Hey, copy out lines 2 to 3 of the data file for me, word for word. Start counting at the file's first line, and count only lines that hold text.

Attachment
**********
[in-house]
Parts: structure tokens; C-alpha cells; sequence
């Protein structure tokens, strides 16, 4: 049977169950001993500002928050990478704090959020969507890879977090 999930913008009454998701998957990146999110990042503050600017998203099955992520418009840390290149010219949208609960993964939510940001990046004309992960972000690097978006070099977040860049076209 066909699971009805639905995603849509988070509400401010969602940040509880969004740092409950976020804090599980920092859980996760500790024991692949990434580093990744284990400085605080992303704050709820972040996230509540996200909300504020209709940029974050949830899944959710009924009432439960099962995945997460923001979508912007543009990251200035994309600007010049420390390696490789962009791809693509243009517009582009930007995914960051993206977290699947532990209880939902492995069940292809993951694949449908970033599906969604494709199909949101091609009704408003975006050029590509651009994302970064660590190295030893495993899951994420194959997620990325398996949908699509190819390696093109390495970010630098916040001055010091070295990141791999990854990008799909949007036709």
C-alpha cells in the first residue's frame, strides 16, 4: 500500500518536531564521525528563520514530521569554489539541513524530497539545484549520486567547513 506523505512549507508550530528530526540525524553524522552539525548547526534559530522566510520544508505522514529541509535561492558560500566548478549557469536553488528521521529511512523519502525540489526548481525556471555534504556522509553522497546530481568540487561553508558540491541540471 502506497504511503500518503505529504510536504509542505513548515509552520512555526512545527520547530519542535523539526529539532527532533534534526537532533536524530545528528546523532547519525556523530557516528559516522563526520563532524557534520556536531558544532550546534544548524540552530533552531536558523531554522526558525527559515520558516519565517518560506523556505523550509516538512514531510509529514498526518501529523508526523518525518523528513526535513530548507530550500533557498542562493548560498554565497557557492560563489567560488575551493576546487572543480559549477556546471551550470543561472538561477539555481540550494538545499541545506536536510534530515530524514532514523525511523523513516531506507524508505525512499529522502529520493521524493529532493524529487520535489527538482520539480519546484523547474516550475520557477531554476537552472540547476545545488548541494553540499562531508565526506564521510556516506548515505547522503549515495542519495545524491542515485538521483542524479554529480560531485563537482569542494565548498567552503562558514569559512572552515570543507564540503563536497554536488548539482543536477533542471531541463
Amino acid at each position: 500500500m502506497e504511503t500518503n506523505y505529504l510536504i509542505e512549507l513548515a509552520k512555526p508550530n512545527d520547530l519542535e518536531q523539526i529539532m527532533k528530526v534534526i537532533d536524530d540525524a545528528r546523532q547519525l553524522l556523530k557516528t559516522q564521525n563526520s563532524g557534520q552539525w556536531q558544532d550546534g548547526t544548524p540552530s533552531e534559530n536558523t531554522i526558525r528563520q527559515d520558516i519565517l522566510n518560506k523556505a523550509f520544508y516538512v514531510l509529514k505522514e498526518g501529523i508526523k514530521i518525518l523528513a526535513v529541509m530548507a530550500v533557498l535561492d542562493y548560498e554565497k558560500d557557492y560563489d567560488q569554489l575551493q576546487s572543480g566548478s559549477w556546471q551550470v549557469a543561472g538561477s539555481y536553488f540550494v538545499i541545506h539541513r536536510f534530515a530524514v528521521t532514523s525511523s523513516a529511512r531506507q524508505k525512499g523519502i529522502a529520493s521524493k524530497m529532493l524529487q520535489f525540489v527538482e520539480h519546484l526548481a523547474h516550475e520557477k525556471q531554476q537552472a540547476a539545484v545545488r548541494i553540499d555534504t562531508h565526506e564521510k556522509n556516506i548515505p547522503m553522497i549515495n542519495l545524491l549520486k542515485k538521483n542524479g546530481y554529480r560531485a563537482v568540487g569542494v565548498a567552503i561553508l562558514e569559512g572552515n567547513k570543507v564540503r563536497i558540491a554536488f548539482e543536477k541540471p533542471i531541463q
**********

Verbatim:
Parts: structure tokens; C-alpha cells; sequence
């Protein structure tokens, strides 16, 4: 049977169950001993500002928050990478704090959020969507890879977090 999930913008009454998701998957990146999110990042503050600017998203099955992520418009840390290149010219949208609960993964939510940001990046004309992960972000690097978006070099977040860049076209 066909699971009805639905995603849509988070509400401010969602940040509880969004740092409950976020804090599980920092859980996760500790024991692949990434580093990744284990400085605080992303704050709820972040996230509540996200909300504020209709940029974050949830899944959710009924009432439960099962995945997460923001979508912007543009990251200035994309600007010049420390390696490789962009791809693509243009517009582009930007995914960051993206977290699947532990209880939902492995069940292809993951694949449908970033599906969604494709199909949101091609009704408003975006050029590509651009994302970064660590190295030893495993899951994420194959997620990325398996949908699509190819390696093109390495970010630098916040001055010091070295990141791999990854990008799909949007036709």